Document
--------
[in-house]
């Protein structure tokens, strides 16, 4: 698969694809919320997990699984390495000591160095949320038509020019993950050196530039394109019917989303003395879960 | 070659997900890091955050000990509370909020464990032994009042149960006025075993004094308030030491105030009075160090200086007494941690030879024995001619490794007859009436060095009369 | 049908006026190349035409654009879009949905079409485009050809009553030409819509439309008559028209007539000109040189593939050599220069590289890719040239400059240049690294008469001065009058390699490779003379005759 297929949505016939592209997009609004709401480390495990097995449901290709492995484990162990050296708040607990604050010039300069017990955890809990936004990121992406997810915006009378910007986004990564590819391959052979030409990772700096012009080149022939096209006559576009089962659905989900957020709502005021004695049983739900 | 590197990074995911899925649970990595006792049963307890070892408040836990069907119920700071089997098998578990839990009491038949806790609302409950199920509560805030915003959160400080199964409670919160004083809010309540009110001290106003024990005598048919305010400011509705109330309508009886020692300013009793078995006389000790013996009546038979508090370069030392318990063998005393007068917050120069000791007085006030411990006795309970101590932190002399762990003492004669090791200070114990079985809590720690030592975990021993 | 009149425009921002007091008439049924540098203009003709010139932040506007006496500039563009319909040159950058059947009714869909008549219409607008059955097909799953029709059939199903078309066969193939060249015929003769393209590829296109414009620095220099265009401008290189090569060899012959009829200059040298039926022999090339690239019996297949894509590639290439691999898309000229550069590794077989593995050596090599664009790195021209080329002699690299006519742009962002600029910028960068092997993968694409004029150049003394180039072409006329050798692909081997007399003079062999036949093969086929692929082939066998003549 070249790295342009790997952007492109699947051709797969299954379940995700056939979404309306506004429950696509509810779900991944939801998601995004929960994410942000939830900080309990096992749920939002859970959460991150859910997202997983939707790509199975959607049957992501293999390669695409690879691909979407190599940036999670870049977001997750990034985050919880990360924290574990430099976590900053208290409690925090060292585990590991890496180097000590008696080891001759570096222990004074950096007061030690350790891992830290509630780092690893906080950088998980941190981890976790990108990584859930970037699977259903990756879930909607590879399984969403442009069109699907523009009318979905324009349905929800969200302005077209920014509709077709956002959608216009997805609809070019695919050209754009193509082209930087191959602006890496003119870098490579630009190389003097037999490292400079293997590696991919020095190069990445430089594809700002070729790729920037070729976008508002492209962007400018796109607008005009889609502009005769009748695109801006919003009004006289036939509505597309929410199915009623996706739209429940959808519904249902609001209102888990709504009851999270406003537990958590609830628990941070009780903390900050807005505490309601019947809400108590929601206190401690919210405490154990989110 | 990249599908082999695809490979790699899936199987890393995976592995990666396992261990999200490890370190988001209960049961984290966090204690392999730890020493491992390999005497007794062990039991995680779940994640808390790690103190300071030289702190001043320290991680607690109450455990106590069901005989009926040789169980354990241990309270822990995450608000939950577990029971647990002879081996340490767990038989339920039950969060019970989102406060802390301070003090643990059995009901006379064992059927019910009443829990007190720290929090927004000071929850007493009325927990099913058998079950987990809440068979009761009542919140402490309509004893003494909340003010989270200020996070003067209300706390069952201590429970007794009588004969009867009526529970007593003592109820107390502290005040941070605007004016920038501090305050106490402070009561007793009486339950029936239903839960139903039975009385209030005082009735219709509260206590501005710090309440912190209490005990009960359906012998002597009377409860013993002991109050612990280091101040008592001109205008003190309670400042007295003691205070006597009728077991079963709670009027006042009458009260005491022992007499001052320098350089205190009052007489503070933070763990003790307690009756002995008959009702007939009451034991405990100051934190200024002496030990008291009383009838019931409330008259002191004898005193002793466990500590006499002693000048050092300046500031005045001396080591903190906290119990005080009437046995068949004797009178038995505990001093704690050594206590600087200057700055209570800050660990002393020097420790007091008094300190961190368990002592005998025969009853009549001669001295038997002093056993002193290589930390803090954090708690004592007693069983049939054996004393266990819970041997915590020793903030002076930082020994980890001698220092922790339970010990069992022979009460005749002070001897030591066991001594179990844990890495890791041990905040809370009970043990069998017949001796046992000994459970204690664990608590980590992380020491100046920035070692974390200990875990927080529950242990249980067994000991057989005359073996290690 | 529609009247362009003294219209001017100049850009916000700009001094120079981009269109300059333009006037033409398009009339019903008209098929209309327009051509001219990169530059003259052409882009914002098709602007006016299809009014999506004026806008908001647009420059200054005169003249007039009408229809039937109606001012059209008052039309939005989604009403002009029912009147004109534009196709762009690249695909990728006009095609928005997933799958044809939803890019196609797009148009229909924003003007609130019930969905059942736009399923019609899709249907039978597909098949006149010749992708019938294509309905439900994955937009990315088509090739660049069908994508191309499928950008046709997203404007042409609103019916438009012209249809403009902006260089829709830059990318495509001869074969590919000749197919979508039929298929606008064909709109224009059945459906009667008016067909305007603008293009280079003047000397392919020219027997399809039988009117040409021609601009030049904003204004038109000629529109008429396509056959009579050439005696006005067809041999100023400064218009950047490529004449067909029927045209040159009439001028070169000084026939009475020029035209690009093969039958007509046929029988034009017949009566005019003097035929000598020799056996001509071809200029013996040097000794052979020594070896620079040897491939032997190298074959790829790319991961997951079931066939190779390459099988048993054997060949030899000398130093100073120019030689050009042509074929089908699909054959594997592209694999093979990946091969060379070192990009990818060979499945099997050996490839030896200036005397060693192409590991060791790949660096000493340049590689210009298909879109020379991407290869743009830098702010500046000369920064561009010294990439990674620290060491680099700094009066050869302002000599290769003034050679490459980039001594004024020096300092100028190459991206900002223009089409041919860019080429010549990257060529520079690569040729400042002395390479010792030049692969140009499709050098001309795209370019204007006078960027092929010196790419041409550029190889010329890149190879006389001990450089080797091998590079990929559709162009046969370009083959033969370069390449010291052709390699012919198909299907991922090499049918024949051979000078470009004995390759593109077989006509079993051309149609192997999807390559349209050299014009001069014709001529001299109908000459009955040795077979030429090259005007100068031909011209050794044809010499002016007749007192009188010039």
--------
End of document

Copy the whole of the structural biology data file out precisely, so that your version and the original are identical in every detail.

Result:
[in-house]
């Protein structure tokens, strides 16, 4: 698969694809919320997990699984390495000591160095949320038509020019993950050196530039394109019917989303003395879960 | 070659997900890091955050000990509370909020464990032994009042149960006025075993004094308030030491105030009075160090200086007494941690030879024995001619490794007859009436060095009369 | 049908006026190349035409654009879009949905079409485009050809009553030409819509439309008559028209007539000109040189593939050599220069590289890719040239400059240049690294008469001065009058390699490779003379005759 297929949505016939592209997009609004709401480390495990097995449901290709492995484990162990050296708040607990604050010039300069017990955890809990936004990121992406997810915006009378910007986004990564590819391959052979030409990772700096012009080149022939096209006559576009089962659905989900957020709502005021004695049983739900 | 590197990074995911899925649970990595006792049963307890070892408040836990069907119920700071089997098998578990839990009491038949806790609302409950199920509560805030915003959160400080199964409670919160004083809010309540009110001290106003024990005598048919305010400011509705109330309508009886020692300013009793078995006389000790013996009546038979508090370069030392318990063998005393007068917050120069000791007085006030411990006795309970101590932190002399762990003492004669090791200070114990079985809590720690030592975990021993 | 009149425009921002007091008439049924540098203009003709010139932040506007006496500039563009319909040159950058059947009714869909008549219409607008059955097909799953029709059939199903078309066969193939060249015929003769393209590829296109414009620095220099265009401008290189090569060899012959009829200059040298039926022999090339690239019996297949894509590639290439691999898309000229550069590794077989593995050596090599664009790195021209080329002699690299006519742009962002600029910028960068092997993968694409004029150049003394180039072409006329050798692909081997007399003079062999036949093969086929692929082939066998003549 070249790295342009790997952007492109699947051709797969299954379940995700056939979404309306506004429950696509509810779900991944939801998601995004929960994410942000939830900080309990096992749920939002859970959460991150859910997202997983939707790509199975959607049957992501293999390669695409690879691909979407190599940036999670870049977001997750990034985050919880990360924290574990430099976590900053208290409690925090060292585990590991890496180097000590008696080891001759570096222990004074950096007061030690350790891992830290509630780092690893906080950088998980941190981890976790990108990584859930970037699977259903990756879930909607590879399984969403442009069109699907523009009318979905324009349905929800969200302005077209920014509709077709956002959608216009997805609809070019695919050209754009193509082209930087191959602006890496003119870098490579630009190389003097037999490292400079293997590696991919020095190069990445430089594809700002070729790729920037070729976008508002492209962007400018796109607008005009889609502009005769009748695109801006919003009004006289036939509505597309929410199915009623996706739209429940959808519904249902609001209102888990709504009851999270406003537990958590609830628990941070009780903390900050807005505490309601019947809400108590929601206190401690919210405490154990989110 | 990249599908082999695809490979790699899936199987890393995976592995990666396992261990999200490890370190988001209960049961984290966090204690392999730890020493491992390999005497007794062990039991995680779940994640808390790690103190300071030289702190001043320290991680607690109450455990106590069901005989009926040789169980354990241990309270822990995450608000939950577990029971647990002879081996340490767990038989339920039950969060019970989102406060802390301070003090643990059995009901006379064992059927019910009443829990007190720290929090927004000071929850007493009325927990099913058998079950987990809440068979009761009542919140402490309509004893003494909340003010989270200020996070003067209300706390069952201590429970007794009588004969009867009526529970007593003592109820107390502290005040941070605007004016920038501090305050106490402070009561007793009486339950029936239903839960139903039975009385209030005082009735219709509260206590501005710090309440912190209490005990009960359906012998002597009377409860013993002991109050612990280091101040008592001109205008003190309670400042007295003691205070006597009728077991079963709670009027006042009458009260005491022992007499001052320098350089205190009052007489503070933070763990003790307690009756002995008959009702007939009451034991405990100051934190200024002496030990008291009383009838019931409330008259002191004898005193002793466990500590006499002693000048050092300046500031005045001396080591903190906290119990005080009437046995068949004797009178038995505990001093704690050594206590600087200057700055209570800050660990002393020097420790007091008094300190961190368990002592005998025969009853009549001669001295038997002093056993002193290589930390803090954090708690004592007693069983049939054996004393266990819970041997915590020793903030002076930082020994980890001698220092922790339970010990069992022979009460005749002070001897030591066991001594179990844990890495890791041990905040809370009970043990069998017949001796046992000994459970204690664990608590980590992380020491100046920035070692974390200990875990927080529950242990249980067994000991057989005359073996290690 | 529609009247362009003294219209001017100049850009916000700009001094120079981009269109300059333009006037033409398009009339019903008209098929209309327009051509001219990169530059003259052409882009914002098709602007006016299809009014999506004026806008908001647009420059200054005169003249007039009408229809039937109606001012059209008052039309939005989604009403002009029912009147004109534009196709762009690249695909990728006009095609928005997933799958044809939803890019196609797009148009229909924003003007609130019930969905059942736009399923019609899709249907039978597909098949006149010749992708019938294509309905439900994955937009990315088509090739660049069908994508191309499928950008046709997203404007042409609103019916438009012209249809403009902006260089829709830059990318495509001869074969590919000749197919979508039929298929606008064909709109224009059945459906009667008016067909305007603008293009280079003047000397392919020219027997399809039988009117040409021609601009030049904003204004038109000629529109008429396509056959009579050439005696006005067809041999100023400064218009950047490529004449067909029927045209040159009439001028070169000084026939009475020029035209690009093969039958007509046929029988034009017949009566005019003097035929000598020799056996001509071809200029013996040097000794052979020594070896620079040897491939032997190298074959790829790319991961997951079931066939190779390459099988048993054997060949030899000398130093100073120019030689050009042509074929089908699909054959594997592209694999093979990946091969060379070192990009990818060979499945099997050996490839030896200036005397060693192409590991060791790949660096000493340049590689210009298909879109020379991407290869743009830098702010500046000369920064561009010294990439990674620290060491680099700094009066050869302002000599290769003034050679490459980039001594004024020096300092100028190459991206900002223009089409041919860019080429010549990257060529520079690569040729400042002395390479010792030049692969140009499709050098001309795209370019204007006078960027092929010196790419041409550029190889010329890149190879006389001990450089080797091998590079990929559709162009046969370009083959033969370069390449010291052709390699012919198909299907991922090499049918024949051979000078470009004995390759593109077989006509079993051309149609192997999807390559349209050299014009001069014709001529001299109908000459009955040795077979030429090259005007100068031909011209050794044809010499002016007749007192009188010039």